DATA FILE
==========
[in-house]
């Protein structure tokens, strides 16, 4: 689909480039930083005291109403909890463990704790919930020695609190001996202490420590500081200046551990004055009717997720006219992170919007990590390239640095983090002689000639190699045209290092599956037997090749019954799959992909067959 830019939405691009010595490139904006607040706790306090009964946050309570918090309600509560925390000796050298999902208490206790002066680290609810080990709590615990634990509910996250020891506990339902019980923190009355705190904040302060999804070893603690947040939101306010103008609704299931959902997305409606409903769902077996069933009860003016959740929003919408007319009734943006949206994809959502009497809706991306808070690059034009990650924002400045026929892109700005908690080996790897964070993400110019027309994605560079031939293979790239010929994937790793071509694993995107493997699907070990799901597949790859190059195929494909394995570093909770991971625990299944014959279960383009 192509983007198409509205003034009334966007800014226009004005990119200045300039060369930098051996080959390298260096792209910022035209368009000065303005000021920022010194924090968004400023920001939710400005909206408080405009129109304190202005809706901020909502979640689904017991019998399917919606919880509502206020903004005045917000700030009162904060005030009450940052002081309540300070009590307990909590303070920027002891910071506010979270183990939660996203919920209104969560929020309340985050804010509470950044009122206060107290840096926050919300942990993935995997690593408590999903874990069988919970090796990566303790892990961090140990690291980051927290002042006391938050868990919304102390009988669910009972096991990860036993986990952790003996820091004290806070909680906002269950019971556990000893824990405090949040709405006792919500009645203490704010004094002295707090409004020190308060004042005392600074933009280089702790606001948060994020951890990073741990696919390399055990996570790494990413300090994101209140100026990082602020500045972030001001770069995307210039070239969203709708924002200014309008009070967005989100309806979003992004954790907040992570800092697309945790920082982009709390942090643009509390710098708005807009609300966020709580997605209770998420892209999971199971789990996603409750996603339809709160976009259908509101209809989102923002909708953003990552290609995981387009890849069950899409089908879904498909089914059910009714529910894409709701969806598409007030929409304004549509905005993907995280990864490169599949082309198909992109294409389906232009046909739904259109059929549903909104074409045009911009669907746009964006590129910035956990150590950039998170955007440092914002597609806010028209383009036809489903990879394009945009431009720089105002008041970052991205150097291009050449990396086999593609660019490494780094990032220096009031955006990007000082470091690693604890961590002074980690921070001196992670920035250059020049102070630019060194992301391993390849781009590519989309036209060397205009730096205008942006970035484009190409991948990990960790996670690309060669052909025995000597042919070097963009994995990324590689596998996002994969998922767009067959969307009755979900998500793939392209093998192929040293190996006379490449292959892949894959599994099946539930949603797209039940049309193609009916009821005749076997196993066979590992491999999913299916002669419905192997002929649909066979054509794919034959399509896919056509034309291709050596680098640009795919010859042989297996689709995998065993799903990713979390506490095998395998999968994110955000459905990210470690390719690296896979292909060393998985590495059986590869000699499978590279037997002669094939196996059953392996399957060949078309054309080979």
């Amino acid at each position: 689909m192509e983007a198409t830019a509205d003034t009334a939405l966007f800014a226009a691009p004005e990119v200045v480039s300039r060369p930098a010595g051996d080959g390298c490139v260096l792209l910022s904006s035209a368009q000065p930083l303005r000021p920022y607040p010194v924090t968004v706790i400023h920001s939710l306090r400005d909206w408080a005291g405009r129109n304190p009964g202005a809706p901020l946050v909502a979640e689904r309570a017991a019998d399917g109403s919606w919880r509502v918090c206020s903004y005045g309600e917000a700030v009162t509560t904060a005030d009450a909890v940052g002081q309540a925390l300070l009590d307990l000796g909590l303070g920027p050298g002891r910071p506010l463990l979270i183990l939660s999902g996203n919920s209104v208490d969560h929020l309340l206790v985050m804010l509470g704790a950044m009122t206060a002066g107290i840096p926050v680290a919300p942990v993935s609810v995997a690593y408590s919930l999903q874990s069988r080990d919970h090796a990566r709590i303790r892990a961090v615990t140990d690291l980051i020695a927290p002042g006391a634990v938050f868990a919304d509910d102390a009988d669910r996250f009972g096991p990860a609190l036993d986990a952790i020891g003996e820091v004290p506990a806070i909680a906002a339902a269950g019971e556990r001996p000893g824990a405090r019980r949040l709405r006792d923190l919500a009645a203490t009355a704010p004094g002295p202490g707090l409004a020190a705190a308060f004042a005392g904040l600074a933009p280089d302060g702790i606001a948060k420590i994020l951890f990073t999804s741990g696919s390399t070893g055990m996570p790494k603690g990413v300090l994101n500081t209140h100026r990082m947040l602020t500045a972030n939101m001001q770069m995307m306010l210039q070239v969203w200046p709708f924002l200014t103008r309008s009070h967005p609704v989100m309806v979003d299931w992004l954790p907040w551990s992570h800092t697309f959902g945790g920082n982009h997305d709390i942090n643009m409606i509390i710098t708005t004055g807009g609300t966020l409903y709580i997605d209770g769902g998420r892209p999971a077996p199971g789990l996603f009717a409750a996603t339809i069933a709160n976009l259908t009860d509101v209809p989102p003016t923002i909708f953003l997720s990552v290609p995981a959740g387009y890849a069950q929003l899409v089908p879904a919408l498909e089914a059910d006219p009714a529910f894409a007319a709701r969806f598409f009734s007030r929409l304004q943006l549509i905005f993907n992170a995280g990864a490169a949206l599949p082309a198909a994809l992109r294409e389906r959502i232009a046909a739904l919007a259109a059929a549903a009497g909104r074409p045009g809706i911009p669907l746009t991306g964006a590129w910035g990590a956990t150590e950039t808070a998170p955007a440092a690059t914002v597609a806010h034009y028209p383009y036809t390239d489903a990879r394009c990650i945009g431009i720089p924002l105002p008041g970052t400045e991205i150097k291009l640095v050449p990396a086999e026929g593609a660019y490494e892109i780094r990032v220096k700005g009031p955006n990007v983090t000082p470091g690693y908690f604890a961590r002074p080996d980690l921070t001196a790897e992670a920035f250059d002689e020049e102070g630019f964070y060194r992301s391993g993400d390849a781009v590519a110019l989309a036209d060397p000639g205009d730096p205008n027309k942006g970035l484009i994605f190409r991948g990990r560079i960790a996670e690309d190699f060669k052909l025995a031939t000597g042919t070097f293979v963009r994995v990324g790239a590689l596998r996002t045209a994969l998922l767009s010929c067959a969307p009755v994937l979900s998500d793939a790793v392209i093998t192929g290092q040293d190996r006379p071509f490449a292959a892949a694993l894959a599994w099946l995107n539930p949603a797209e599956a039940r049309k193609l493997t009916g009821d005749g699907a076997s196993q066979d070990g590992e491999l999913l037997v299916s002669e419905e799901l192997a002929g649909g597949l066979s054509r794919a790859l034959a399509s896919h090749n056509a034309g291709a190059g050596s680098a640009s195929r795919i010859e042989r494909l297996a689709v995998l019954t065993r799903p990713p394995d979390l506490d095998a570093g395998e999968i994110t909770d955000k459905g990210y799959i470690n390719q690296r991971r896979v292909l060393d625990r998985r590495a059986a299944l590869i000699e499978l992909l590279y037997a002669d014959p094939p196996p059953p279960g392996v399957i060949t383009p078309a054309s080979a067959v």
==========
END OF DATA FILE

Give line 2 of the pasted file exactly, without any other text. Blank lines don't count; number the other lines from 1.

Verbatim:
């Protein structure tokens, strides 16, 4: 689909480039930083005291109403909890463990704790919930020695609190001996202490420590500081200046551990004055009717997720006219992170919007990590390239640095983090002689000639190699045209290092599956037997090749019954799959992909067959 830019939405691009010595490139904006607040706790306090009964946050309570918090309600509560925390000796050298999902208490206790002066680290609810080990709590615990634990509910996250020891506990339902019980923190009355705190904040302060999804070893603690947040939101306010103008609704299931959902997305409606409903769902077996069933009860003016959740929003919408007319009734943006949206994809959502009497809706991306808070690059034009990650924002400045026929892109700005908690080996790897964070993400110019027309994605560079031939293979790239010929994937790793071509694993995107493997699907070990799901597949790859190059195929494909394995570093909770991971625990299944014959279960383009 192509983007198409509205003034009334966007800014226009004005990119200045300039060369930098051996080959390298260096792209910022035209368009000065303005000021920022010194924090968004400023920001939710400005909206408080405009129109304190202005809706901020909502979640689904017991019998399917919606919880509502206020903004005045917000700030009162904060005030009450940052002081309540300070009590307990909590303070920027002891910071506010979270183990939660996203919920209104969560929020309340985050804010509470950044009122206060107290840096926050919300942990993935995997690593408590999903874990069988919970090796990566303790892990961090140990690291980051927290002042006391938050868990919304102390009988669910009972096991990860036993986990952790003996820091004290806070909680906002269950019971556990000893824990405090949040709405006792919500009645203490704010004094002295707090409004020190308060004042005392600074933009280089702790606001948060994020951890990073741990696919390399055990996570790494990413300090994101209140100026990082602020500045972030001001770069995307210039070239969203709708924002200014309008009070967005989100309806979003992004954790907040992570800092697309945790920082982009709390942090643009509390710098708005807009609300966020709580997605209770998420892209999971199971789990996603409750996603339809709160976009259908509101209809989102923002909708953003990552290609995981387009890849069950899409089908879904498909089914059910009714529910894409709701969806598409007030929409304004549509905005993907995280990864490169599949082309198909992109294409389906232009046909739904259109059929549903909104074409045009911009669907746009964006590129910035956990150590950039998170955007440092914002597609806010028209383009036809489903990879394009945009431009720089105002008041970052991205150097291009050449990396086999593609660019490494780094990032220096009031955006990007000082470091690693604890961590002074980690921070001196992670920035250059020049102070630019060194992301391993390849781009590519989309036209060397205009730096205008942006970035484009190409991948990990960790996670690309060669052909025995000597042919070097963009994995990324590689596998996002994969998922767009067959969307009755979900998500793939392209093998192929040293190996006379490449292959892949894959599994099946539930949603797209039940049309193609009916009821005749076997196993066979590992491999999913299916002669419905192997002929649909066979054509794919034959399509896919056509034309291709050596680098640009795919010859042989297996689709995998065993799903990713979390506490095998395998999968994110955000459905990210470690390719690296896979292909060393998985590495059986590869000699499978590279037997002669094939196996059953392996399957060949078309054309080979």